by Staff Writers
Tokyo (AFP) Oct 12, 2012
The International Monetary Fund on Friday all but ruled out a hard landing for China's slowing economy, saying it would expand despite increasing headwinds from battered markets in Europe and the United States.
The Fund has cut its estimate for growth in the world's second-largest economy this year, raising fears that China is running out of steam, with expansion pegged at 7.8 percent this year and 8.2 percent in 2013.
That is down from a July estimate of 8.0 percent and 8.5 percent growth respectively.
However, Anoop Singh, director of the IMF's Asia and Pacific department, told a Tokyo press briefing that China was not on the road to economic ruin, describing the possibility of a hard landing as "remote".
"China is not having a hard landing. The numbers are clearly recognising that China will grow this year," he said at the IMF and World Bank's annual meetings in the Japanese capital.
China has suffered the knock-on effect of a severe debt crisis in Europe and a hobbled recovery in the United States, its two key export markets, which have led to a slump in trade and contraction in manufacturing activity.
Authorities have moved to spur the economy by slashing interest rates twice in quick succession this year and cutting the amount of funds that banks must keep in reserve three times since December in a bid to encourage lending.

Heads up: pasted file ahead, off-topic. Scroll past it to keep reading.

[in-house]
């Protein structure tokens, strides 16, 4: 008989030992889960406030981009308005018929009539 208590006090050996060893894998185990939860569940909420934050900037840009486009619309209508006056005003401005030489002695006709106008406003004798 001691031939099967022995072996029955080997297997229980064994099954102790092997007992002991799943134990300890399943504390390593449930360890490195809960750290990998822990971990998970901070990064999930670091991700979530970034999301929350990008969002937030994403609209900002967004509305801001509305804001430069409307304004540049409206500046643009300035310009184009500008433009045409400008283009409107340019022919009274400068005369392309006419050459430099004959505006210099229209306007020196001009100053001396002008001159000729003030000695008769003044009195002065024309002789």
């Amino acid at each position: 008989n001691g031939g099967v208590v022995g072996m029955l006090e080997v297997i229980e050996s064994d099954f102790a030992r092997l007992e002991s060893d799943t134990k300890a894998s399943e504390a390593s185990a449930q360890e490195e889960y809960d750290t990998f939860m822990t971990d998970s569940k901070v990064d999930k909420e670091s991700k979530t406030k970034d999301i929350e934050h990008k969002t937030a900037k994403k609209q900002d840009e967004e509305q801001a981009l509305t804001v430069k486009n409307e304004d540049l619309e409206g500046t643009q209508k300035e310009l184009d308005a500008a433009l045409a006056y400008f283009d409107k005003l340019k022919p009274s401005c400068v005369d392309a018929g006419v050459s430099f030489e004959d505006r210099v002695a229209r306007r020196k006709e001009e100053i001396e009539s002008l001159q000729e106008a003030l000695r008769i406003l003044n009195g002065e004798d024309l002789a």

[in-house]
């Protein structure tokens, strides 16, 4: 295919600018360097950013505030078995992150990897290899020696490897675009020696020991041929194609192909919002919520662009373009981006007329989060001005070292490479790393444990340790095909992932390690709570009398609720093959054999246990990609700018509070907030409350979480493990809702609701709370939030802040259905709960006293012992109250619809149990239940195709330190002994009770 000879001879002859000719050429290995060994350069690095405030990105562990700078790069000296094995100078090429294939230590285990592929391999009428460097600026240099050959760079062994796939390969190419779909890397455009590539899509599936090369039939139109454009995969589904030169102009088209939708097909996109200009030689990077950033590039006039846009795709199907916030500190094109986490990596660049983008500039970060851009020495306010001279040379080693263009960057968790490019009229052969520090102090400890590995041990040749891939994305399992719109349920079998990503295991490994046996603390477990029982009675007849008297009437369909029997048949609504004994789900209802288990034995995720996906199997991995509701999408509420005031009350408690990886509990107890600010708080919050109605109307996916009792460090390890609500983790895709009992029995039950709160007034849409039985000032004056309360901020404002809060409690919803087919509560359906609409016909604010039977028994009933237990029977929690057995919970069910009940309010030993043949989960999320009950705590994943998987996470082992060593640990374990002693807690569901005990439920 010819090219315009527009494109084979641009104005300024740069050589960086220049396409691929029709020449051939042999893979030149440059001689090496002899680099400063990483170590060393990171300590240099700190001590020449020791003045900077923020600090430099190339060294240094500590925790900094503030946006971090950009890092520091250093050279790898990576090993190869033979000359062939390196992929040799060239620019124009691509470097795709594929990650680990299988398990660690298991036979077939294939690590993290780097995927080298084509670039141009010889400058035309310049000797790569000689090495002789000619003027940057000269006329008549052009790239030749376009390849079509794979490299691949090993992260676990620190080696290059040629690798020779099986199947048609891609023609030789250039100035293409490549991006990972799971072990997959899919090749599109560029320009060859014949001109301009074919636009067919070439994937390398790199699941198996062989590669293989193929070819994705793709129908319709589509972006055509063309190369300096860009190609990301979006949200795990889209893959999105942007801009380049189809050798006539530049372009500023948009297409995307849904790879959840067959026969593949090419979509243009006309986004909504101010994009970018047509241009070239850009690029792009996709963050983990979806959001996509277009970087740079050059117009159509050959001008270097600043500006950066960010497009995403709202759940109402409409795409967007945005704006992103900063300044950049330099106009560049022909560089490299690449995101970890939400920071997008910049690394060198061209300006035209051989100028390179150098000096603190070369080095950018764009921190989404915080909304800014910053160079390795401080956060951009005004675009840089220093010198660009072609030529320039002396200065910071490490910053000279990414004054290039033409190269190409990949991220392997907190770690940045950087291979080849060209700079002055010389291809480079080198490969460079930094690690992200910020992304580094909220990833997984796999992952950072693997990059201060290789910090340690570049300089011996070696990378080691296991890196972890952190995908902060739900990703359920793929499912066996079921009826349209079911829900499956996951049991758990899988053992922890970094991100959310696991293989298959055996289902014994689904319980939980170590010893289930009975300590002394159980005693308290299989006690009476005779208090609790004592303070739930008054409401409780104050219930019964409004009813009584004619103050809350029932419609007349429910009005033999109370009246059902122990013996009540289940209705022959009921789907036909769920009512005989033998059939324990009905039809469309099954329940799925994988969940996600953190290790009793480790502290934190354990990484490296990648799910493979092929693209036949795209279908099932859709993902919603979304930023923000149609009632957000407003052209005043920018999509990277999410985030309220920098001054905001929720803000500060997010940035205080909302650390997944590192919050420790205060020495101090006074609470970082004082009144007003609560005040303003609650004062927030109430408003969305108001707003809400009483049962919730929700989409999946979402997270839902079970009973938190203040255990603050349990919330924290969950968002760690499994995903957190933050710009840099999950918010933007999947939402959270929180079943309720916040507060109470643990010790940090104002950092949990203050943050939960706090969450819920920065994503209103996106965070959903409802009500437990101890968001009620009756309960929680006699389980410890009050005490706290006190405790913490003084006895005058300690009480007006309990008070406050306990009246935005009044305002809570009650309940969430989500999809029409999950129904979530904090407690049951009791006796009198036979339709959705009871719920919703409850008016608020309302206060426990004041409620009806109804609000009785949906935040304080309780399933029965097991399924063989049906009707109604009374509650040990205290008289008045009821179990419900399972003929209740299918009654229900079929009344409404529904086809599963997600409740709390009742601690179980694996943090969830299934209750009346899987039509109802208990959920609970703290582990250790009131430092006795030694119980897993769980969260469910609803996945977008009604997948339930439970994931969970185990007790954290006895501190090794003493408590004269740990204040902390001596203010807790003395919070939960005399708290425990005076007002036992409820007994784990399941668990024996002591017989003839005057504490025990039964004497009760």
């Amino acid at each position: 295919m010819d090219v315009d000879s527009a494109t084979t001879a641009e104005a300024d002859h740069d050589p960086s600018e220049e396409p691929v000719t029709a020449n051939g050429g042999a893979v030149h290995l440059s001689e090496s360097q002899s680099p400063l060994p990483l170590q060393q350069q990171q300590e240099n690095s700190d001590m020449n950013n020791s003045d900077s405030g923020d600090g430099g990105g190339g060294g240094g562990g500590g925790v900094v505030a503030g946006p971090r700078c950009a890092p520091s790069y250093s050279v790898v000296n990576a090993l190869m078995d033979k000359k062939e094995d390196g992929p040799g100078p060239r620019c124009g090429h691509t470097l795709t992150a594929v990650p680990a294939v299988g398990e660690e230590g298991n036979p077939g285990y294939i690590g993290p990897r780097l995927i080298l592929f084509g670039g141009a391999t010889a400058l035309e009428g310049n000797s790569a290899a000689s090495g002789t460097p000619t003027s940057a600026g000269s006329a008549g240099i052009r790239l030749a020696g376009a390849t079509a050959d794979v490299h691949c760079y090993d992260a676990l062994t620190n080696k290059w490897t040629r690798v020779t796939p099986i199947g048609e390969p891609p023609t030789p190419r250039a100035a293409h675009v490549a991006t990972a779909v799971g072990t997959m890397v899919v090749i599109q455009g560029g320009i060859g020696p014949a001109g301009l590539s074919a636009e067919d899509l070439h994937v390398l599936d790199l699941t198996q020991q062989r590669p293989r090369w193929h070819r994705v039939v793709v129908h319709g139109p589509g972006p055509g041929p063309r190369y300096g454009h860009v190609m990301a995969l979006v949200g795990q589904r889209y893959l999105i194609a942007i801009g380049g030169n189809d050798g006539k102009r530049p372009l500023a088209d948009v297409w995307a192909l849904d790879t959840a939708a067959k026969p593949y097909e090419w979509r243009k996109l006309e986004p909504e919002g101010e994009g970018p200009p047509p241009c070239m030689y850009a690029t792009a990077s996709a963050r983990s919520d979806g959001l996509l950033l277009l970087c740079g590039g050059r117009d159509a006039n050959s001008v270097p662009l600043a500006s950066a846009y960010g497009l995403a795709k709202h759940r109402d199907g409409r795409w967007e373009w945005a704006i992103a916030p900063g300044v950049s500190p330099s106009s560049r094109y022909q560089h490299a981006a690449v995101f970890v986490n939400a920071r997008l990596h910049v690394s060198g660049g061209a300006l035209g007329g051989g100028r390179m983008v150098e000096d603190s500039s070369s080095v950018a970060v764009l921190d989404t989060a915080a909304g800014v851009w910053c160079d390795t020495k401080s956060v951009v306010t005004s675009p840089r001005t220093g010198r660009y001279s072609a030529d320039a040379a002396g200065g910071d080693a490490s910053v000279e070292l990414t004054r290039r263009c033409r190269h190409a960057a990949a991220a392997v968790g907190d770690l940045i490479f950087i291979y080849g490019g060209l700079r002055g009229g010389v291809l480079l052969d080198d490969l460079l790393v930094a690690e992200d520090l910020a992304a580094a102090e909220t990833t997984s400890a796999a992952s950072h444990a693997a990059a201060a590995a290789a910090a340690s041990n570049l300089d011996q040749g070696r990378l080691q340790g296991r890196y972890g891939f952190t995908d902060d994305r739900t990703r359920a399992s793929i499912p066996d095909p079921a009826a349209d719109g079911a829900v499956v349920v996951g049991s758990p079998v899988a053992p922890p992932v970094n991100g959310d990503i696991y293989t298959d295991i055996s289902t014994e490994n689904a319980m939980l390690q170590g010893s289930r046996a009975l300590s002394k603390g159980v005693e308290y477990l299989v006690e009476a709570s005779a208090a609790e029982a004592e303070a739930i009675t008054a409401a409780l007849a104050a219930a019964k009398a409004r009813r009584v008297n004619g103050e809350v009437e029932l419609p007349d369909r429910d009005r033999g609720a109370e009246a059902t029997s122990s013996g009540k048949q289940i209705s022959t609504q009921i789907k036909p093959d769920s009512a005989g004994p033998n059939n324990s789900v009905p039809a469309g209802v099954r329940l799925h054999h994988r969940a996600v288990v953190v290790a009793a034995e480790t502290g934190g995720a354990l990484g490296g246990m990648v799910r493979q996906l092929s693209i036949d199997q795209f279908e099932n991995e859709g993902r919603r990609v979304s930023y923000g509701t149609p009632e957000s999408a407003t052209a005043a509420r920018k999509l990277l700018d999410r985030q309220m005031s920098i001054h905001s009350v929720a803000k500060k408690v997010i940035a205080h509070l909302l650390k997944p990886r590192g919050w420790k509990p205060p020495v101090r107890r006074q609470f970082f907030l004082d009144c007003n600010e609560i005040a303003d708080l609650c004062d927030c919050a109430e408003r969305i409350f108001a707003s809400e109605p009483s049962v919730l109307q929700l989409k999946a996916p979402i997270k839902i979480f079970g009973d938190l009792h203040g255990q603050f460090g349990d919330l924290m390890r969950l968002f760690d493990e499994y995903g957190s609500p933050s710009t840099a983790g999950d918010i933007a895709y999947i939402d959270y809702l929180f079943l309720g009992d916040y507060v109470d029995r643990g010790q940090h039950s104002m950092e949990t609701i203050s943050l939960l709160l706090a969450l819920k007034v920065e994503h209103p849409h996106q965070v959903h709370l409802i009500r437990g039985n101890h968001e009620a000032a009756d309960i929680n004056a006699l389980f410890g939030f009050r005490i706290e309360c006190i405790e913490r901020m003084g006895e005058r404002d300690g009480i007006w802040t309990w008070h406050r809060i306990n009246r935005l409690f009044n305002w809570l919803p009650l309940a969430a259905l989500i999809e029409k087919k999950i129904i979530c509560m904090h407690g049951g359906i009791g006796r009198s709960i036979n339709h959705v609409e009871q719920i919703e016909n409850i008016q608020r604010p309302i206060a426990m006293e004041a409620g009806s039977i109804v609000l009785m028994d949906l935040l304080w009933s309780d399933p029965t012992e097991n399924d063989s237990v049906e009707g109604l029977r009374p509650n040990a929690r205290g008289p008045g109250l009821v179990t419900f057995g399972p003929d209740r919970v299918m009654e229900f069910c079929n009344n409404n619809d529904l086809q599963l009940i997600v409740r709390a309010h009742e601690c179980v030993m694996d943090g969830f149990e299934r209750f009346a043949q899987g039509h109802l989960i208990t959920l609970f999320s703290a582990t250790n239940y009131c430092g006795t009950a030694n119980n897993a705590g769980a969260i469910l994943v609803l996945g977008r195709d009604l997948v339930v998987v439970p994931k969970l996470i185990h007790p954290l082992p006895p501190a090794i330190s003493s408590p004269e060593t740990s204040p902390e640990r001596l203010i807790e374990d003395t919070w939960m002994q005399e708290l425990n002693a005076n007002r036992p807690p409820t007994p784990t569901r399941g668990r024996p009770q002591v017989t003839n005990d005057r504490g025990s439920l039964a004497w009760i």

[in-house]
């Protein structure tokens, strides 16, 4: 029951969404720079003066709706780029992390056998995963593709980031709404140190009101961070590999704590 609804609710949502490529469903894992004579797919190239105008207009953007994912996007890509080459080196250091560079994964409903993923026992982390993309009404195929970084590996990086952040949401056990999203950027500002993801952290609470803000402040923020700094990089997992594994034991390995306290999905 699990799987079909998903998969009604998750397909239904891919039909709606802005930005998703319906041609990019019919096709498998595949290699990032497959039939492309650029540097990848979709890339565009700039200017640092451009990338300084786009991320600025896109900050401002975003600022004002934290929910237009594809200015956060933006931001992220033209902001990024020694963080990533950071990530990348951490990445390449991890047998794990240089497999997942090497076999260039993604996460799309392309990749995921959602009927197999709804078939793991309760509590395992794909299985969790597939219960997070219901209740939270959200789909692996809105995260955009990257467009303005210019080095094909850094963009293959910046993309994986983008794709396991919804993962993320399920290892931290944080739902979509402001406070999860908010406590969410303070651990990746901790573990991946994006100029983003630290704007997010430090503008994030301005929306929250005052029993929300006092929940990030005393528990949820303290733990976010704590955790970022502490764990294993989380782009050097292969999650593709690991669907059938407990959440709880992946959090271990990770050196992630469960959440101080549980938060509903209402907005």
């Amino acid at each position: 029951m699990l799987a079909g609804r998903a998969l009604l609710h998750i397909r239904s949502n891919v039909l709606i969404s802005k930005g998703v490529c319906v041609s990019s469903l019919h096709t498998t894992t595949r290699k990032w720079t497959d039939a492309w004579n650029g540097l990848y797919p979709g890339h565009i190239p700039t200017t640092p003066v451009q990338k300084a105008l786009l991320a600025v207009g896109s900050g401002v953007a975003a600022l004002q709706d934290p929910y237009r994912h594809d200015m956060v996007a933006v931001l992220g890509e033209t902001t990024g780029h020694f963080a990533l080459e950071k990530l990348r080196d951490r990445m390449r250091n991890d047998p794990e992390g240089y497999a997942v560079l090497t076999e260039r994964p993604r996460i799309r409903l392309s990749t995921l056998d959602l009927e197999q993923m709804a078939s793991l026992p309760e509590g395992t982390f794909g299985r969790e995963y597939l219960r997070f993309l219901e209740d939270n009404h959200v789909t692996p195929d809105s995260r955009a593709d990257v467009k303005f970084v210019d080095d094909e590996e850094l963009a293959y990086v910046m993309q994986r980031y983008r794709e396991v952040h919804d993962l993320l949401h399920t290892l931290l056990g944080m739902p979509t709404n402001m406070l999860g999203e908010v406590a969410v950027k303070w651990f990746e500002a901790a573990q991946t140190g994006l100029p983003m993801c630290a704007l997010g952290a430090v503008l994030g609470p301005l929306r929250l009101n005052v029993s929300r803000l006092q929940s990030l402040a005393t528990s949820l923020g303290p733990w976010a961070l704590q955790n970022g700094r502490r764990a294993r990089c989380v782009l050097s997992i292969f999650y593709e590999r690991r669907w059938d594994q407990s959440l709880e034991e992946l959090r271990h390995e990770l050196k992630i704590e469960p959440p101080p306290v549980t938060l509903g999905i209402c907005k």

On Thursday, the World Bank's newly-installed chief said he expected Beijing to take "very aggressive" steps to kickstart its slowing economy after a once-in-a-decade leadership shuffle next month.
"They are going through a political change right now, and once the political change is complete, my sense is that they'll be very aggressive in trying to restore growth," said Jim Yong Kim.
The country's political scene is gearing up for a major leadership change at the helm of the ruling Communist Party, with Vice President Xi Jinping widely tipped to succeed President Hu Jintao as China's next leader.
According to an IMF report released on Friday, Asian growth averaged at about 5.5 percent during the first half of 2012, the lowest rate since the 2008 global financial crisis, although the continent remained a key driver of world economic growth.
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